BDS round 2, Sunshine and Epic conditions in Scotland…

Posted by Sov Atkinson at

Last weekend, I took the long 12-hour journey from Plymouth to Fort William, Scotland. I have ridden Fort ‘Bill’, twice before and raced 8 times in Scotland, but never in such glorious weather! It reminded me of summer shredding in the Alps with the parents (always the parents!!). It made life so much easier! Rain and muddy do not ruin the fun of riding, but it makes camping a lot less enjoyable (especially for my parents aka my pit crew, coaches, financial backers, nutritionists, kit cleaners, supporters and general dog's bodies to Team Maya;)). 

Setting up the tent in the sunshine was fun, my family makes a game out setting up the tent.  My dad treats us like a military team and we all work hard and fast as we can! The sooner we are done, the sooner we can chill out, is his motto. After setting up the tent and the event shelter (dining room and kitchen), we had a nice dinner and played Frisbee in the campsite park.  Then it was off to bed.

Saturday morning started surprisingly cold.  After Friday’s beautiful sunshine, it was a surprise to see frost on the ground.  After a good breakfast we headed off to Fort Bill, which was about a 15min drive from the campsite.  Once at the track, I picked up my new racing jersey from the Ranger's office and kitted up and got ready to ride. thank you Will, Hammoon Cycles, for the very pink jersey to match my match my pink Orange bike.

First thing I noticed was how much easier the rocky section was on my Orange 324, compared to my old bike.  I love my new bike, especially my Fox 40’s, they are so forgiving.  Practice continued and it was obvious to me what my weakness was. I can do all the drops on the BDS, I can do small jumps and table tops, but my technique is not good enough to hit big kickers.  I am like Sherlock Holmes; I am always on the case!  In biking, casing means that you are not clearing the jumps and usually land with a horrendous thud on the edge of the landing.  My poor wheels were taking a beating. This is the area where the boys of my age are so much quicker than me.  They fly off the jumps and soar through the air with style and grace.  I get small air and then land with grace of penguin on land.  After practice, I went and watched the professionals hit the big jumps.  The WHIPs were epic!!! I watched them with sooo much envy.  I was lucky enough to see Brendog (Brendon Fairclough), who is one of the UK’s best Free-riders.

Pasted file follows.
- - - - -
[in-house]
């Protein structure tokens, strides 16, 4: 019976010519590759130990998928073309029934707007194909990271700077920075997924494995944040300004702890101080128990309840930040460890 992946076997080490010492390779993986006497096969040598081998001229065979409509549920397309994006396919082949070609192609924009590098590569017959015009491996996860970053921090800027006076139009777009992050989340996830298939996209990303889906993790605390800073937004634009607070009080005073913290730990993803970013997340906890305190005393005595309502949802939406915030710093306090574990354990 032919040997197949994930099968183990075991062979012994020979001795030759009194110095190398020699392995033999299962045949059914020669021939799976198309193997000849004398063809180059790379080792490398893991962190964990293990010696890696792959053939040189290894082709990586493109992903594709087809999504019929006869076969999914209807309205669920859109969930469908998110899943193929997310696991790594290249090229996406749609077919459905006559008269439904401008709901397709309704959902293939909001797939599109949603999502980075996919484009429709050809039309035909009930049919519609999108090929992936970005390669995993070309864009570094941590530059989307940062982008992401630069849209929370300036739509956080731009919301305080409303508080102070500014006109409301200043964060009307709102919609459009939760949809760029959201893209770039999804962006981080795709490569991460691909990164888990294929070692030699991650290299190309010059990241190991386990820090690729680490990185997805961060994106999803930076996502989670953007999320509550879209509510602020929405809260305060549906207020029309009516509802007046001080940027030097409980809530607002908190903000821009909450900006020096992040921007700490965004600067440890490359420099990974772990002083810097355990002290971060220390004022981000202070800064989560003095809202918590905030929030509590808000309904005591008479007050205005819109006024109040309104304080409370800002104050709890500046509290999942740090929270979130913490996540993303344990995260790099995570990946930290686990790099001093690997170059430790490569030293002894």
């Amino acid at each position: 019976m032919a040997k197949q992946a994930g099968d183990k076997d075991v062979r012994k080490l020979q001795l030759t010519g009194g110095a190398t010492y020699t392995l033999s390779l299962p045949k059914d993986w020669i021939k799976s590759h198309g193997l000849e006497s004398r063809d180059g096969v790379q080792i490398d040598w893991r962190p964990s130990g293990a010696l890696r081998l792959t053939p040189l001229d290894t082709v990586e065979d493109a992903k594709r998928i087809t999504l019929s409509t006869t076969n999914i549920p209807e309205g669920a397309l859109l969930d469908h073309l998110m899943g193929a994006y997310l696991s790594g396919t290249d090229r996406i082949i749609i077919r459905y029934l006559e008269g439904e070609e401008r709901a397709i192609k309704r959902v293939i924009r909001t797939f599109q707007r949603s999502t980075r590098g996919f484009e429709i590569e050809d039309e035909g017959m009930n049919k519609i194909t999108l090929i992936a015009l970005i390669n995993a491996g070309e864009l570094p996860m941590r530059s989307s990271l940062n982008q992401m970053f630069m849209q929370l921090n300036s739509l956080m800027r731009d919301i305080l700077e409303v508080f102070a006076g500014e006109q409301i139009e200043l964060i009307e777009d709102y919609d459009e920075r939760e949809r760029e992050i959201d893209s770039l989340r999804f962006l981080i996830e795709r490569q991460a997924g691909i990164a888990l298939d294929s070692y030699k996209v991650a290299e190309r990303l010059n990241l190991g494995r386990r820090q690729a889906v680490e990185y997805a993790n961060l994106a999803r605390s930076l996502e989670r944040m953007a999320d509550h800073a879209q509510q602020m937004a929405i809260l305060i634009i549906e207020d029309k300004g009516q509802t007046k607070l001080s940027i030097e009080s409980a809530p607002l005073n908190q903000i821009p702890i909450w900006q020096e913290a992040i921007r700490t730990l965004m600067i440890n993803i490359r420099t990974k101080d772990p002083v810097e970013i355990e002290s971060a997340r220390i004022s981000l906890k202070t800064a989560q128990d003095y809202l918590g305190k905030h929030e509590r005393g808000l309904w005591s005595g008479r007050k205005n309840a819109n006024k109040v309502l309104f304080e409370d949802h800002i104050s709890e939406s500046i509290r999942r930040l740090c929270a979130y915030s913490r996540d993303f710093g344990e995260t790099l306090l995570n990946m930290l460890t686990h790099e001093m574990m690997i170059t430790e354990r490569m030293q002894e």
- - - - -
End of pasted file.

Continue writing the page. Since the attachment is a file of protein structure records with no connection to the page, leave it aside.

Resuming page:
Also present were the Specialised Gravity Team! They are, in my opinion the coolest team in the world, led by the current men’s World Champion, Loic Bruni!  I was trying to focus on the race, but it is difficult when there is so many superstars around.  It was not just me fan girl-ling!  I saw Bruni and before I had a chance to get a photo he was surrounded by twenty young male bikers, who were so stoked to see him. Well enough of fan talk!

After practice day, my dad dragged me and my mum to the Spean Bridge Commando Memorial.  After a day of hard riding, I was keen to just go back to the campsite, have a shower and dinner.  After a short drive we arrived there and it was actually pretty inspirational. My dad told me a few stories about the origin of the memorial.  The memorial consists of three soldiers, standing back to back and looking out at the mountains. Underneath is written “United we conquer.”, it made think about how much support are required and my how my parents have sacrificed so much of their time and money, to support me.

Race day started with an another cold morning and frost in the campsite.  I had learnt from previous races and I ensured I was fully hydrated before going to bed the night before.  This made race day breakfast a lot easier to get down.  After a few practice runs, it was time for qualifying.  I was a little nervous coming out of the starting gate and made a few minor mistakes, but as per yesterday, the big jumps were my nemeses and the proof is how ‘loose’ my back wheels were when I got down.  I qualified second fastest, but my position did not feel satisfied, I felt like a failure for not being confident enough to hit the Hazard Hoofer and the big kickers.  After some delays, due people being injured, it was time for the race run!  My race run started off well and I was flying until I hit the woods, I had done so well in my previous runs… Not this time, I went into the woods wrong and lost control of my bike.  After some ‘brown pants moments’, I regained composure and the rest of my run went well, but not great.  I finished in 5th, a disappointing result, but worse was my failure to attempt the river gap known as the Hazard Hoofer.  I had promised myself last year that I would hit it.

Overall, it was a great weekend and I would like to thank Hammoon Cycles for all their help.  I would like to finish with a few things I have learned:

  1. I am still growing up and I can still get a little overwhelmed meeting my heros.
  2. I am extremely grateful for the sacrifices my parents have made for me.
  3. I need to learn to do big jumps. I have organised jump lessons with one of Southern England’s best free riders.

Thank you for reading.

Maya Atkinson

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